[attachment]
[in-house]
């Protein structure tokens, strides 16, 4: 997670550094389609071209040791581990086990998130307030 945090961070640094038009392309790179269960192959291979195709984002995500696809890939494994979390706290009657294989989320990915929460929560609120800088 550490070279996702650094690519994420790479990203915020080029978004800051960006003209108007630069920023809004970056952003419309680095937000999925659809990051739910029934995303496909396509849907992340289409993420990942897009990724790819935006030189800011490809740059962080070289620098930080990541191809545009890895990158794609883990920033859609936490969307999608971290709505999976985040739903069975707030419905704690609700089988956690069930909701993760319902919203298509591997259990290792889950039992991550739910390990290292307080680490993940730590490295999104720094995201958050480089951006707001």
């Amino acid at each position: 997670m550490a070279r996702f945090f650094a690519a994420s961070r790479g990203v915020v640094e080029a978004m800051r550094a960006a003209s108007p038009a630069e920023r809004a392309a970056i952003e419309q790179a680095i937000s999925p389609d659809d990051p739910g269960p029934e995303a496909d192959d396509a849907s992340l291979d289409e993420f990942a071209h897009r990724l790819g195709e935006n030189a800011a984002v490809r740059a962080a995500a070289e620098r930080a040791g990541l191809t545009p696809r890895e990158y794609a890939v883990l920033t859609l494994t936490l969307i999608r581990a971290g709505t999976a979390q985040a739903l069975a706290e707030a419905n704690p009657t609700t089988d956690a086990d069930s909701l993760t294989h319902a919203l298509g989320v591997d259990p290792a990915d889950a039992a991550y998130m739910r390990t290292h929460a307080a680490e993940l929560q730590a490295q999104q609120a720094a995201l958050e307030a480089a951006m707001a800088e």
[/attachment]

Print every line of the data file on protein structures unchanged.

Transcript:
[in-house]
């Protein structure tokens, strides 16, 4: 997670550094389609071209040791581990086990998130307030 945090961070640094038009392309790179269960192959291979195709984002995500696809890939494994979390706290009657294989989320990915929460929560609120800088 550490070279996702650094690519994420790479990203915020080029978004800051960006003209108007630069920023809004970056952003419309680095937000999925659809990051739910029934995303496909396509849907992340289409993420990942897009990724790819935006030189800011490809740059962080070289620098930080990541191809545009890895990158794609883990920033859609936490969307999608971290709505999976985040739903069975707030419905704690609700089988956690069930909701993760319902919203298509591997259990290792889950039992991550739910390990290292307080680490993940730590490295999104720094995201958050480089951006707001």
């Amino acid at each position: 997670m550490a070279r996702f945090f650094a690519a994420s961070r790479g990203v915020v640094e080029a978004m800051r550094a960006a003209s108007p038009a630069e920023r809004a392309a970056i952003e419309q790179a680095i937000s999925p389609d659809d990051p739910g269960p029934e995303a496909d192959d396509a849907s992340l291979d289409e993420f990942a071209h897009r990724l790819g195709e935006n030189a800011a984002v490809r740059a962080a995500a070289e620098r930080a040791g990541l191809t545009p696809r890895e990158y794609a890939v883990l920033t859609l494994t936490l969307i999608r581990a971290g709505t999976a979390q985040a739903l069975a706290e707030a419905n704690p009657t609700t089988d956690a086990d069930s909701l993760t294989h319902a919203l298509g989320v591997d259990p290792a990915d889950a039992a991550y998130m739910r390990t290292h929460a307080a680490e993940l929560q730590a490295q999104q609120a720094a995201l958050e307030a480089a951006m707001a800088e």